- 180 million members
- 12 billion files
- over one trillion page views in it's history
The Move to New Zealand
In 2010, 5 years after the launch of the site Dotcom decided to move to New Zealand. In an attempt to attract wealthy investors to the country, the Kiwi government was relaxing immigration laws for certain high net worth individuals who would invest a fixed amount in the country.
Dotcom duly obliged and invested $7.8 million U.S. dollars in government bonds and sponsored a $500,000 dollar fireworks show in Auckland, much to the delight of many local citizens including the mayor.
His citizenship was duly granted and he moved into his $30 million dollar mansion complete with his wife and three children.
With megaupload.com now such a giant on the internet it was starting to get noticed. Firstly, an adult film company sued for copyright infringement and the case was eventually settled out of court.
However the first lawsuit was certainly not going to be the last.
The site was starting to get noticed by film, T.V. and computer software firms that lost an estimated $500 million as their products were illegally copied.
Pressure was mounting on the U.S. government from lobbyist representing the big businesses that were losing out due to the internet piracy, and when big business leans on the government there is usually only one outcome. Money talks.
The government decided they had to take a stance and they set their sights on bringing down megaupload.com and hopefully discouraging others from attempting anything similar.
On the night of January 20th Dotcom and some close friends had gathered at his house. Included in the assembled guests that night were three other executives of megaupload as they had gathered for Dotcoms pending birthday party. When he heard the helicopter overhead and the noise outside his gates he knew what was happening. He also knew that he wasn't going quietly.
With the police at the front gates shouting through the intercom, Schmitz grabbed his sawn-off shotgun and headed to his special build-in panic room.
The police eventually broke through the electronic gates and barricades and took the front door down to get into the mansion.
They found Schmitz sitting alone with his shotgun but he didn't resist his arrest any further and the cuffs were placed on him and the three other executives of the site.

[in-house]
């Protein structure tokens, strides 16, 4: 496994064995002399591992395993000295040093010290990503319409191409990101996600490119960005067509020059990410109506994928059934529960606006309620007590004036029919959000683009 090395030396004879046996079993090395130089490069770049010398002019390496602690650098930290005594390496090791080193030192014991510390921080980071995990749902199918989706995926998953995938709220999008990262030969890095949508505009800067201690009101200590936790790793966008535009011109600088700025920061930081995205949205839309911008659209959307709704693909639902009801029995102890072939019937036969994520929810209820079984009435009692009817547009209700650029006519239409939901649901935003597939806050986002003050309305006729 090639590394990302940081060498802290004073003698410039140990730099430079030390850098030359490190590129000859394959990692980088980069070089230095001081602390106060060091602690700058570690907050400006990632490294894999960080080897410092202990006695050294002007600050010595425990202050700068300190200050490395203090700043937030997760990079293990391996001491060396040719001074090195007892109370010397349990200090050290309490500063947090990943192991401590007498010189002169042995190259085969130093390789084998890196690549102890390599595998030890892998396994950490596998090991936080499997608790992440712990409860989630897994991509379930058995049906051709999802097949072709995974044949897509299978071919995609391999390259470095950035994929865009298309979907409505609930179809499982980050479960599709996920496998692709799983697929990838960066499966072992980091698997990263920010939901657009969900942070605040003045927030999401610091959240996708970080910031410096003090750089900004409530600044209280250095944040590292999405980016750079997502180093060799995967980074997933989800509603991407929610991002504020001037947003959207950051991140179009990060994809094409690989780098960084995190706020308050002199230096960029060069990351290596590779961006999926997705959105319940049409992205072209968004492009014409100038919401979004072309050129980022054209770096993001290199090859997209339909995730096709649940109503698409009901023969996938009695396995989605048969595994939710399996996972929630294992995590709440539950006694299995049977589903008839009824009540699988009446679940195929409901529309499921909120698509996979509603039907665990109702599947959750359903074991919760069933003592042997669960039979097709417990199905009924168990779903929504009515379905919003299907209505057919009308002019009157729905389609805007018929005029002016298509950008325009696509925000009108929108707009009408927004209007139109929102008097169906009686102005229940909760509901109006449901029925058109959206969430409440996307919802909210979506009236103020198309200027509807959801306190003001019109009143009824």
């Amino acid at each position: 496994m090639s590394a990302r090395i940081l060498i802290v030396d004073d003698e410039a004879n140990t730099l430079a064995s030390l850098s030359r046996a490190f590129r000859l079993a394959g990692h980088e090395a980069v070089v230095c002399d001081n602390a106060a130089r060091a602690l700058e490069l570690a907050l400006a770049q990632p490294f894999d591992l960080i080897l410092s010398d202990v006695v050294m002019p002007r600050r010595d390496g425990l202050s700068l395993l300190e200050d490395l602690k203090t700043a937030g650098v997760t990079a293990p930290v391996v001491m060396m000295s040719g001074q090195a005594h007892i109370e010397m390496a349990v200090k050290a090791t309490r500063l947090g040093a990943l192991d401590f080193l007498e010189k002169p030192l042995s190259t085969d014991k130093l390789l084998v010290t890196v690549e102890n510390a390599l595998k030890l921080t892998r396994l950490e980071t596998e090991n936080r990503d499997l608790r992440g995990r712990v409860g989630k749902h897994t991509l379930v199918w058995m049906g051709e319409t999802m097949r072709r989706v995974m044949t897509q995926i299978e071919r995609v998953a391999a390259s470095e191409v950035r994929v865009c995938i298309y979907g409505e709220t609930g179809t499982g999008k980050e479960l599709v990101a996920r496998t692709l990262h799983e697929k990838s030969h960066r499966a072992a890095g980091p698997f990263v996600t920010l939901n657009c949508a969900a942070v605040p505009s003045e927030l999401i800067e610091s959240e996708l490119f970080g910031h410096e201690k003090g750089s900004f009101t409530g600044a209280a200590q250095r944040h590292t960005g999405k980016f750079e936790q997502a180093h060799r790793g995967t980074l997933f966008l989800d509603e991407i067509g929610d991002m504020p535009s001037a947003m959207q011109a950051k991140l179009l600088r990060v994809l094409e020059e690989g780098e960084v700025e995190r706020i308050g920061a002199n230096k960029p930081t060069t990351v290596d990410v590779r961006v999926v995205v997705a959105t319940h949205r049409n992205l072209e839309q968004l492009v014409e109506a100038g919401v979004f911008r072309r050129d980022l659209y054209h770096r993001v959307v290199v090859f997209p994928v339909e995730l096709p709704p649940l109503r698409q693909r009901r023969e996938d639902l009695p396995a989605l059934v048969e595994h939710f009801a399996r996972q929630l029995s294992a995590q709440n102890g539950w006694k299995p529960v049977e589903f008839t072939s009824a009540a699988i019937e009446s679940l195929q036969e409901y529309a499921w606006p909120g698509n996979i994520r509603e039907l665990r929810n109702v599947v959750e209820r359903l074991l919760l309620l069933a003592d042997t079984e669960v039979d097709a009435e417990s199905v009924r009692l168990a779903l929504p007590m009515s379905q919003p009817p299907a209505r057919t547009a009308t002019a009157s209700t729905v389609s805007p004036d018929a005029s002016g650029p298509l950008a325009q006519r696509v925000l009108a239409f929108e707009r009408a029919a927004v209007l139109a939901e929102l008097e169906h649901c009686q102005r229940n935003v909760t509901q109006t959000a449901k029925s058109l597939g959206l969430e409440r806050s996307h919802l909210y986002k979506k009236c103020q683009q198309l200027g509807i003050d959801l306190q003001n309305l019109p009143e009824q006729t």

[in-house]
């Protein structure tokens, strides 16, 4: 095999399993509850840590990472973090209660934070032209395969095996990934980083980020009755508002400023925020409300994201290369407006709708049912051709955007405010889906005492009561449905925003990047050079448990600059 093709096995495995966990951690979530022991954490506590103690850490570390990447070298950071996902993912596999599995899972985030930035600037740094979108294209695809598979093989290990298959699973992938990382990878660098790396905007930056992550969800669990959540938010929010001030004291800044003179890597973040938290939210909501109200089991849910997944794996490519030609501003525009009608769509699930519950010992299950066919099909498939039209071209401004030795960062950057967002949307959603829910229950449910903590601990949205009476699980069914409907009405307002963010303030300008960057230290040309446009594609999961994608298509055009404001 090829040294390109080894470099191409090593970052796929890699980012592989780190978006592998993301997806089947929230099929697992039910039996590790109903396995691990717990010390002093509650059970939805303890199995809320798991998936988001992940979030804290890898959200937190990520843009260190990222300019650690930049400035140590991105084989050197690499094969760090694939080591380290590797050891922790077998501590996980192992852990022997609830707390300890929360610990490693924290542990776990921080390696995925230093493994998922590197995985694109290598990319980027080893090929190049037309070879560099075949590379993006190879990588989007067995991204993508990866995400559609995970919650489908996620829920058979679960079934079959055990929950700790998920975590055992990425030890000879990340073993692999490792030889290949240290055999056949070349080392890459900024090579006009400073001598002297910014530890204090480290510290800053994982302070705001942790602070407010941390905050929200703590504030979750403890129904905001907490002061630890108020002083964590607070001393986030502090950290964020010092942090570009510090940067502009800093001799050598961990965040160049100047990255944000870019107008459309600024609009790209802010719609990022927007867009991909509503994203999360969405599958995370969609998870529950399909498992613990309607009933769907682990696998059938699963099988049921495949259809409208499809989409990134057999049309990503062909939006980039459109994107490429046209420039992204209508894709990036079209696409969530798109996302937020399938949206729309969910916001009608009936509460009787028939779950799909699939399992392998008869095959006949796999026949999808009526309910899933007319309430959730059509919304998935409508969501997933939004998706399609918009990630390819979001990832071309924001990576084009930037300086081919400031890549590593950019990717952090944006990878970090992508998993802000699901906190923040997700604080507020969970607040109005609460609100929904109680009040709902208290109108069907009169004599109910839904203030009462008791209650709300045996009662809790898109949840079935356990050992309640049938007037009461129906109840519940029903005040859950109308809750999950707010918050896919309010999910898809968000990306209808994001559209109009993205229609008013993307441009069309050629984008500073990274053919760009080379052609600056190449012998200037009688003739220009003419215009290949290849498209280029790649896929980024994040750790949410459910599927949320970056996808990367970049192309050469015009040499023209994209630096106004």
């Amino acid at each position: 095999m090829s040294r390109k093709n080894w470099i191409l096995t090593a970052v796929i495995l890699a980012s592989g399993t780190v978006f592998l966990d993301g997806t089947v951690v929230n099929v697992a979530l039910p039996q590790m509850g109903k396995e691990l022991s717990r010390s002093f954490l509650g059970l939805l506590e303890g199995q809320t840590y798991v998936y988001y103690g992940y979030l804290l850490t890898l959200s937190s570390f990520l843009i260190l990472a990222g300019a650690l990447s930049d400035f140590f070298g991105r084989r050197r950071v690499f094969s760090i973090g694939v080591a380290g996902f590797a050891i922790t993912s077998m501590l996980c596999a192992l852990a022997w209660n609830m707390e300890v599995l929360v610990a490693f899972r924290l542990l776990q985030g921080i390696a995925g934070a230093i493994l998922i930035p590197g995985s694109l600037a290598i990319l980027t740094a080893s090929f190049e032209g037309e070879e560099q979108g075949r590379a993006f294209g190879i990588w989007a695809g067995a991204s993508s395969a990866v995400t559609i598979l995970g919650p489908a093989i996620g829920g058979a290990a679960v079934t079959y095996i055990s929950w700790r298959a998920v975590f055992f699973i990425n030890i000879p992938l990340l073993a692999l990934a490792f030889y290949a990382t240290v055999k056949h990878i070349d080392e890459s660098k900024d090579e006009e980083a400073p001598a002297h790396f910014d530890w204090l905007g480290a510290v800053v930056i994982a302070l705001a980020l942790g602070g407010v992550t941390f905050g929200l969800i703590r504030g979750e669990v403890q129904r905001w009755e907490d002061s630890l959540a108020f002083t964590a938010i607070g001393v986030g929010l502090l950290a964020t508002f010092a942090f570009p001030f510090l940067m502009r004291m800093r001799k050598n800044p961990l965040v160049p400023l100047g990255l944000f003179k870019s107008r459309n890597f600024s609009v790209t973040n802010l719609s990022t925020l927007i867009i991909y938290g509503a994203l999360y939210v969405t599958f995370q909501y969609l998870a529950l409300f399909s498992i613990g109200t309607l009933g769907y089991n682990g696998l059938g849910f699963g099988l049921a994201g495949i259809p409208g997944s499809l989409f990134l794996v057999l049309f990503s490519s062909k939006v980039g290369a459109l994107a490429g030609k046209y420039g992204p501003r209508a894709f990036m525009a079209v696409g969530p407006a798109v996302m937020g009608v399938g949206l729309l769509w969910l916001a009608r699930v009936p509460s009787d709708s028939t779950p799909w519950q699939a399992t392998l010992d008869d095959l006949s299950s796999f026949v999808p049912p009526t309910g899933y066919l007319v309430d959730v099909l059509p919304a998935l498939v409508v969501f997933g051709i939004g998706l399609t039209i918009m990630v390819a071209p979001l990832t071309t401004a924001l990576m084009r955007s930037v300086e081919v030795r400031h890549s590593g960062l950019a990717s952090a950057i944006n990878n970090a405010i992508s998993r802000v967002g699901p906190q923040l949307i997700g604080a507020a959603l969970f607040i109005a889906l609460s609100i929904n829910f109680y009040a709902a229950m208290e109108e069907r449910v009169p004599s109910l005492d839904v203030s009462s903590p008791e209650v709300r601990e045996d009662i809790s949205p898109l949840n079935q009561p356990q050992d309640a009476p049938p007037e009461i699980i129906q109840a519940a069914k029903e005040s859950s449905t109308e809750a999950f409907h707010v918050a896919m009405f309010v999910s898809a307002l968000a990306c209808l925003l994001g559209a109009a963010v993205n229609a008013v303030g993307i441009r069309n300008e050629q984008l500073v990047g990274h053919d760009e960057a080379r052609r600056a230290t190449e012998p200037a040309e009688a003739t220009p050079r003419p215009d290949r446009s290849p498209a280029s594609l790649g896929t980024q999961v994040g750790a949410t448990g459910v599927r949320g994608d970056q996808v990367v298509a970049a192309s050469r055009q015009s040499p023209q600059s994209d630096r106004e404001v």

The megaupload servers were shut down and the FBI seized all data files from the site.
Three days later, on the 23rd of January, Dotcom appeared in Auckland's court with the three other accused megaupload executives for a bail hearing. The prosecution argued that no bail should be given due to the flight risk and you could see their point, Dotcom had 18 cars, millions in the bank and a helicopter on his front lawn. It wouldn't be difficult for him to escape and disappear.
The defense argued that a helicopter couldn't travel far enough to reach the mainland of Australia but the judge decided to deny bail anyway. He knew that if Dotcom escaped back to Germany then there could be no deportion back to New Zealand for prosecution.
This decision was later overturned because in the interim, all Dotcoms cars, the helicopter and the house had been seized by police.
On 5 March 2012, a formal request for the extradition to the United States of Kim Dotcom and three other senior Megaupload staff was filed in a New Zealand court.
The following month on 30th April, Dotcom was given back $750,000 dollars in cash of his seized assets along with two cars, but all other money in numerous bank accounts were to remain the property of the government.
So what now for Dotcom?
At present it appears that they might never be a trial against megaupload.com because of a blunder by the U.S. government. It was discovered that the FBI never actually filed any papers against the company, so no formal charges exist, and it is unclear how to proceed.
With the website now closed down, the majority of assets seized and the embarrassment of the U.S. government's inability to fill out the most basic of paperwork, it is unclear if this is truly the end of the story or not.
If you visit the site today you will only see a notice left by the U.S. government regarding the seizure of the domain. Although this site is now closed, the chief protagonsists are still free men and online piracy is thriving. Rapidshare experienced exponential growth after the closure of megaupload as members simply continued their downloading and file sharing habits but moved their website of choice.
As for Dotcom, I think he'll be back. His claims that he did nothing wrong are still as laughable today as they were when the indictments first hit. There may not be a full trial coming anytime soon but Dotcom will be back in the media spotlight soon, he just can't help himelf.